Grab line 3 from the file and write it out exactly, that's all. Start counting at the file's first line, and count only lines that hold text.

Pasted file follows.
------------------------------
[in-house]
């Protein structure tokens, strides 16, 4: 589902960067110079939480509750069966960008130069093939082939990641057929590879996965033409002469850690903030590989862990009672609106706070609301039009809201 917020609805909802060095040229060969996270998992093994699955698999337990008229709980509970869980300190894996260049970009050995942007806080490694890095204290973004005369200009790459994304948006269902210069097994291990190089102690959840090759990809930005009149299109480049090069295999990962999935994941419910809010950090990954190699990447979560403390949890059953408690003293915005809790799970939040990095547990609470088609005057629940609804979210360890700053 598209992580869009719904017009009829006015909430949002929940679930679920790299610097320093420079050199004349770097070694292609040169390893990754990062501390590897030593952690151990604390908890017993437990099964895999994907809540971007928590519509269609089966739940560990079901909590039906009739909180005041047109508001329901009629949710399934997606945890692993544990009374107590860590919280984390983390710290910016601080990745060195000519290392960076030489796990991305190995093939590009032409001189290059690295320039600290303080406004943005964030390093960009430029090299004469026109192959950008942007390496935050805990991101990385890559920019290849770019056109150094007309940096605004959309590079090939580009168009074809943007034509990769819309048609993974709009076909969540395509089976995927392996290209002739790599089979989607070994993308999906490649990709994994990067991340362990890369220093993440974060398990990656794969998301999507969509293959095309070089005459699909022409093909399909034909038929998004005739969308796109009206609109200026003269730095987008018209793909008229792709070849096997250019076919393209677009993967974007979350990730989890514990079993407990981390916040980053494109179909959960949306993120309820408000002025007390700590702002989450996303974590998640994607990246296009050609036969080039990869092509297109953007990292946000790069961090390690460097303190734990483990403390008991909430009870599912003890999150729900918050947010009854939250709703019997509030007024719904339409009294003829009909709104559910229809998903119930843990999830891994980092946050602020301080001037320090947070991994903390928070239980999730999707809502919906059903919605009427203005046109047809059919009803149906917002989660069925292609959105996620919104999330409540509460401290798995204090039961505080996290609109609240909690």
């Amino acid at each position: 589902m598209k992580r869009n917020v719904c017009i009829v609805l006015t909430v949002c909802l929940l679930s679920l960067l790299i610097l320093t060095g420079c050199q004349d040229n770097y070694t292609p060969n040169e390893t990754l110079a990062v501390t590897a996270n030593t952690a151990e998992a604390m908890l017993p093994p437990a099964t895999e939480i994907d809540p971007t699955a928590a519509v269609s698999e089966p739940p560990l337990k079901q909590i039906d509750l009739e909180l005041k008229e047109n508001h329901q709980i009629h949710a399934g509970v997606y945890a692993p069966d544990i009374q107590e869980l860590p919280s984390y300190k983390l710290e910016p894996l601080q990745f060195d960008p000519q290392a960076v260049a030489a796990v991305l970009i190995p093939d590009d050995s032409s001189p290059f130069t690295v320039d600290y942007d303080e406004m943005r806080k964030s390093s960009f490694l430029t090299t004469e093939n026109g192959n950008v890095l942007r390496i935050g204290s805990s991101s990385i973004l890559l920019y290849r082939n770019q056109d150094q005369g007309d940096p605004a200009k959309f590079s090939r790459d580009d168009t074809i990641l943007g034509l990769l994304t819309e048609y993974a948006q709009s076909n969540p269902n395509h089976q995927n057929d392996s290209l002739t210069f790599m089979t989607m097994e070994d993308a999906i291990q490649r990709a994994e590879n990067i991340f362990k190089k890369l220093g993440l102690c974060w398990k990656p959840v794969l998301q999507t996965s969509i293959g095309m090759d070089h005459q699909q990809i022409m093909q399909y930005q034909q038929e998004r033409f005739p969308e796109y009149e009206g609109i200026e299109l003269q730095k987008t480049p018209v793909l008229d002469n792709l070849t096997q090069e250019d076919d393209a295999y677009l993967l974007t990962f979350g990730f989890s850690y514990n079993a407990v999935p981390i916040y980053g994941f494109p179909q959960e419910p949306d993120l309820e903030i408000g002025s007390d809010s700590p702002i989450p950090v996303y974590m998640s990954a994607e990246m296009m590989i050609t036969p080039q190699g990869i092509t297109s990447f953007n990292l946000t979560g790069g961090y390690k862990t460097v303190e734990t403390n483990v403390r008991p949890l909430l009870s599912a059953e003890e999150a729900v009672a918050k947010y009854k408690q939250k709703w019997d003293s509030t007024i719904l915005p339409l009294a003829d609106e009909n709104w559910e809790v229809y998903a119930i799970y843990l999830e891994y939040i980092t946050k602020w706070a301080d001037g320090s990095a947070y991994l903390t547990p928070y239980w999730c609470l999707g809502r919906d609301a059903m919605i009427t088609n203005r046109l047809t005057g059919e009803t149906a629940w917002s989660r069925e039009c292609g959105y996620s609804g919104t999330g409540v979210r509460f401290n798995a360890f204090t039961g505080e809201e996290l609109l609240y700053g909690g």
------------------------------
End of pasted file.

């Amino acid at each position: 589902m598209k992580r869009n917020v719904c017009i009829v609805l006015t909430v949002c909802l929940l679930s679920l960067l790299i610097l320093t060095g420079c050199q004349d040229n770097y070694t292609p060969n040169e390893t990754l110079a990062v501390t590897a996270n030593t952690a151990e998992a604390m908890l017993p093994p437990a099964t895999e939480i994907d809540p971007t699955a928590a519509v269609s698999e089966p739940p560990l337990k079901q909590i039906d509750l009739e909180l005041k008229e047109n508001h329901q709980i009629h949710a399934g509970v997606y945890a692993p069966d544990i009374q107590e869980l860590p919280s984390y300190k983390l710290e910016p894996l601080q990745f060195d960008p000519q290392a960076v260049a030489a796990v991305l970009i190995p093939d590009d050995s032409s001189p290059f130069t690295v320039d600290y942007d303080e406004m943005r806080k964030s390093s960009f490694l430029t090299t004469e093939n026109g192959n950008v890095l942007r390496i935050g204290s805990s991101s990385i973004l890559l920019y290849r082939n770019q056109d150094q005369g007309d940096p605004a200009k959309f590079s090939r790459d580009d168009t074809i990641l943007g034509l990769l994304t819309e048609y993974a948006q709009s076909n969540p269902n395509h089976q995927n057929d392996s290209l002739t210069f790599m089979t989607m097994e070994d993308a999906i291990q490649r990709a994994e590879n990067i991340f362990k190089k890369l220093g993440l102690c974060w398990k990656p959840v794969l998301q999507t996965s969509i293959g095309m090759d070089h005459q699909q990809i022409m093909q399909y930005q034909q038929e998004r033409f005739p969308e796109y009149e009206g609109i200026e299109l003269q730095k987008t480049p018209v793909l008229d002469n792709l070849t096997q090069e250019d076919d393209a295999y677009l993967l974007t990962f979350g990730f989890s850690y514990n079993a407990v999935p981390i916040y980053g994941f494109p179909q959960e419910p949306d993120l309820e903030i408000g002025s007390d809010s700590p702002i989450p950090v996303y974590m998640s990954a994607e990246m296009m590989i050609t036969p080039q190699g990869i092509t297109s990447f953007n990292l946000t979560g790069g961090y390690k862990t460097v303190e734990t403390n483990v403390r008991p949890l909430l009870s599912a059953e003890e999150a729900v009672a918050k947010y009854k408690q939250k709703w019997d003293s509030t007024i719904l915005p339409l009294a003829d609106e009909n709104w559910e809790v229809y998903a119930i799970y843990l999830e891994y939040i980092t946050k602020w706070a301080d001037g320090s990095a947070y991994l903390t547990p928070y239980w999730c609470l999707g809502r919906d609301a059903m919605i009427t088609n203005r046109l047809t005057g059919e009803t149906a629940w917002s989660r069925e039009c292609g959105y996620s609804g919104t999330g409540v979210r509460f401290n798995a360890f204090t039961g505080e809201e996290l609109l609240y700053g909690g």